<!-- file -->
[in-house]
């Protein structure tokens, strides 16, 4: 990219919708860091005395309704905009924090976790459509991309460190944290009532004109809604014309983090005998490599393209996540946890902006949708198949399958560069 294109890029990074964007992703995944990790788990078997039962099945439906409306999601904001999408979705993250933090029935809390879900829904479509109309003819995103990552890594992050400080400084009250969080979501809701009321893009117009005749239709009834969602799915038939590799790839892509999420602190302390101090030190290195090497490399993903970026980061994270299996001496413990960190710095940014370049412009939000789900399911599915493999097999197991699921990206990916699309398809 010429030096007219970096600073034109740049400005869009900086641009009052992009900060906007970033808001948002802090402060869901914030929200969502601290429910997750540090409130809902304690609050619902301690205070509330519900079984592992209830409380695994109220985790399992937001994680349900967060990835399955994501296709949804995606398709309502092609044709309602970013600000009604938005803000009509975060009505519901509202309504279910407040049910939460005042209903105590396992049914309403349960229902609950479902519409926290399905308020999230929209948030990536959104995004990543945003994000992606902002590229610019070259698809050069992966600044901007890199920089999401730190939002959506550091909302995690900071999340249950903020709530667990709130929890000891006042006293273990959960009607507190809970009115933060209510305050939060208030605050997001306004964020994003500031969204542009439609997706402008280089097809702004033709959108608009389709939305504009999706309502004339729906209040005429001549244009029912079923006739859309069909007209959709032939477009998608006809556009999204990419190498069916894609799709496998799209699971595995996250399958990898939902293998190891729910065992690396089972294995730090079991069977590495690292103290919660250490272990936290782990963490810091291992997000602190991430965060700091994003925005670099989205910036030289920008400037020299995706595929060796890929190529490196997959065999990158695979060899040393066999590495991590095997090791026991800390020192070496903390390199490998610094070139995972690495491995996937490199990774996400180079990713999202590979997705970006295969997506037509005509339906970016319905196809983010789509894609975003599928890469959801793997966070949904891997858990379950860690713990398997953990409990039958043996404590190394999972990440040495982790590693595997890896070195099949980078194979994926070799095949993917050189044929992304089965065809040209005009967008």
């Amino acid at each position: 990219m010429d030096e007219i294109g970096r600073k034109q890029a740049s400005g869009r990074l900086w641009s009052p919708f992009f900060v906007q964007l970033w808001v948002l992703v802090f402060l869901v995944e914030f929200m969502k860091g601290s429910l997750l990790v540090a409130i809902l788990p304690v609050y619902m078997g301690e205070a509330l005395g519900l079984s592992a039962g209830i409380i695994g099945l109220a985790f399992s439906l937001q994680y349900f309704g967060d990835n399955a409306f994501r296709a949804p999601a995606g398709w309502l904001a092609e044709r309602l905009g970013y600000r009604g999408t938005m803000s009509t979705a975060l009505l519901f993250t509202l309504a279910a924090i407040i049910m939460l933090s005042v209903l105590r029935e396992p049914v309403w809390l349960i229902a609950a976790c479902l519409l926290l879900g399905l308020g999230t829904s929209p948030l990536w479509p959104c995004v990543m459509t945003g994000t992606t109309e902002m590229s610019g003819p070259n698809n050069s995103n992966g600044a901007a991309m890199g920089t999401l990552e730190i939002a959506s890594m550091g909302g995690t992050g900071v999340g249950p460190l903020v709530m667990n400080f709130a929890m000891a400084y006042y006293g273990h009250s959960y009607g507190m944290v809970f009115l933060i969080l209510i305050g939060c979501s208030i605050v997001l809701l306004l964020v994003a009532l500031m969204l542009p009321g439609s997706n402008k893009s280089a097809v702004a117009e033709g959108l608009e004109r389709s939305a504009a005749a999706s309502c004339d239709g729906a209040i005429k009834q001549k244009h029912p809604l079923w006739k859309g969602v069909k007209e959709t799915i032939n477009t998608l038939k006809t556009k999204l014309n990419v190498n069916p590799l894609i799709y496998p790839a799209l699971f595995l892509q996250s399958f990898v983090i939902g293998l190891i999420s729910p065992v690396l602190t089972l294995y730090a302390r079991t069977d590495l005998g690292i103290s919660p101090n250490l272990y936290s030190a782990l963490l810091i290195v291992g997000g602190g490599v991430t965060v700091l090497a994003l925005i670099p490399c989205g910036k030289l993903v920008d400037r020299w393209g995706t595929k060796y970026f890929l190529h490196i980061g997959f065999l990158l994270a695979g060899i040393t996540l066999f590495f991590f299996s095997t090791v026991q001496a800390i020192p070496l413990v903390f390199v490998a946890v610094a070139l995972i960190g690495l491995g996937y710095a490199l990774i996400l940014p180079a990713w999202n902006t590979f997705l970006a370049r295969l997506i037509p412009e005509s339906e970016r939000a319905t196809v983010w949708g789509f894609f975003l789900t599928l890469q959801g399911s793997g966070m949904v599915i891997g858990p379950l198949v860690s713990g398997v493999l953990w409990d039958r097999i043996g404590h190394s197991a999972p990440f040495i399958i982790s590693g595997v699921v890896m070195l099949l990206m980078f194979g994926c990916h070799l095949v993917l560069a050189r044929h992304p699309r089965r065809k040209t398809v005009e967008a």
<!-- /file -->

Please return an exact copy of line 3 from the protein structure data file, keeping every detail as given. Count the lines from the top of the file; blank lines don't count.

């Amino acid at each position: 990219m010429d030096e007219i294109g970096r600073k034109q890029a740049s400005g869009r990074l900086w641009s009052p919708f992009f900060v906007q964007l970033w808001v948002l992703v802090f402060l869901v995944e914030f929200m969502k860091g601290s429910l997750l990790v540090a409130i809902l788990p304690v609050y619902m078997g301690e205070a509330l005395g519900l079984s592992a039962g209830i409380i695994g099945l109220a985790f399992s439906l937001q994680y349900f309704g967060d990835n399955a409306f994501r296709a949804p999601a995606g398709w309502l904001a092609e044709r309602l905009g970013y600000r009604g999408t938005m803000s009509t979705a975060l009505l519901f993250t509202l309504a279910a924090i407040i049910m939460l933090s005042v209903l105590r029935e396992p049914v309403w809390l349960i229902a609950a976790c479902l519409l926290l879900g399905l308020g999230t829904s929209p948030l990536w479509p959104c995004v990543m459509t945003g994000t992606t109309e902002m590229s610019g003819p070259n698809n050069s995103n992966g600044a901007a991309m890199g920089t999401l990552e730190i939002a959506s890594m550091g909302g995690t992050g900071v999340g249950p460190l903020v709530m667990n400080f709130a929890m000891a400084y006042y006293g273990h009250s959960y009607g507190m944290v809970f009115l933060i969080l209510i305050g939060c979501s208030i605050v997001l809701l306004l964020v994003a009532l500031m969204l542009p009321g439609s997706n402008k893009s280089a097809v702004a117009e033709g959108l608009e004109r389709s939305a504009a005749a999706s309502c004339d239709g729906a209040i005429k009834q001549k244009h029912p809604l079923w006739k859309g969602v069909k007209e959709t799915i032939n477009t998608l038939k006809t556009k999204l014309n990419v190498n069916p590799l894609i799709y496998p790839a799209l699971f595995l892509q996250s399958f990898v983090i939902g293998l190891i999420s729910p065992v690396l602190t089972l294995y730090a302390r079991t069977d590495l005998g690292i103290s919660p101090n250490l272990y936290s030190a782990l963490l810091i290195v291992g997000g602190g490599v991430t965060v700091l090497a994003l925005i670099p490399c989205g910036k030289l993903v920008d400037r020299w393209g995706t595929k060796y970026f890929l190529h490196i980061g997959f065999l990158l994270a695979g060899i040393t996540l066999f590495f991590f299996s095997t090791v026991q001496a800390i020192p070496l413990v903390f390199v490998a946890v610094a070139l995972i960190g690495l491995g996937y710095a490199l990774i996400l940014p180079a990713w999202n902006t590979f997705l970006a370049r295969l997506i037509p412009e005509s339906e970016r939000a319905t196809v983010w949708g789509f894609f975003l789900t599928l890469q959801g399911s793997g966070m949904v599915i891997g858990p379950l198949v860690s713990g398997v493999l953990w409990d039958r097999i043996g404590h190394s197991a999972p990440f040495i399958i982790s590693g595997v699921v890896m070195l099949l990206m980078f194979g994926c990916h070799l095949v993917l560069a050189r044929h992304p699309r089965r065809k040209t398809v005009e967008a």